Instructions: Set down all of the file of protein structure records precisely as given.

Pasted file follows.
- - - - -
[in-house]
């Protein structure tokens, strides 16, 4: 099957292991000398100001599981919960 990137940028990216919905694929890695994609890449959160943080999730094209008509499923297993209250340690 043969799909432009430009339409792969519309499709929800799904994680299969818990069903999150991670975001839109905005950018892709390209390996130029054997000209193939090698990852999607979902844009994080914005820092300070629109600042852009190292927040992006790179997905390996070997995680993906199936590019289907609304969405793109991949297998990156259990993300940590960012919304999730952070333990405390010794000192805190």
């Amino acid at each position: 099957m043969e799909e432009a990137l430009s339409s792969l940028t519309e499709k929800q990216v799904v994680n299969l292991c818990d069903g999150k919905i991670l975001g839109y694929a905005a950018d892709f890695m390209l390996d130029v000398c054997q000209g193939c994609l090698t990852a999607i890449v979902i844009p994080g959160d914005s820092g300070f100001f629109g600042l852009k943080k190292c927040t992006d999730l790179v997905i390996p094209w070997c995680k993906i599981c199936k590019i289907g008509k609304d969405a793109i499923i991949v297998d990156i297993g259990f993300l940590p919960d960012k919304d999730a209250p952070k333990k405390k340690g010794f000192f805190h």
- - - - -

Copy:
[in-house]
């Protein structure tokens, strides 16, 4: 099957292991000398100001599981919960 990137940028990216919905694929890695994609890449959160943080999730094209008509499923297993209250340690 043969799909432009430009339409792969519309499709929800799904994680299969818990069903999150991670975001839109905005950018892709390209390996130029054997000209193939090698990852999607979902844009994080914005820092300070629109600042852009190292927040992006790179997905390996070997995680993906199936590019289907609304969405793109991949297998990156259990993300940590960012919304999730952070333990405390010794000192805190």
């Amino acid at each position: 099957m043969e799909e432009a990137l430009s339409s792969l940028t519309e499709k929800q990216v799904v994680n299969l292991c818990d069903g999150k919905i991670l975001g839109y694929a905005a950018d892709f890695m390209l390996d130029v000398c054997q000209g193939c994609l090698t990852a999607i890449v979902i844009p994080g959160d914005s820092g300070f100001f629109g600042l852009k943080k190292c927040t992006d999730l790179v997905i390996p094209w070997c995680k993906i599981c199936k590019i289907g008509k609304d969405a793109i499923i991949v297998d990156i297993g259990f993300l940590p919960d960012k919304d999730a209250p952070k333990k405390k340690g010794f000192f805190h």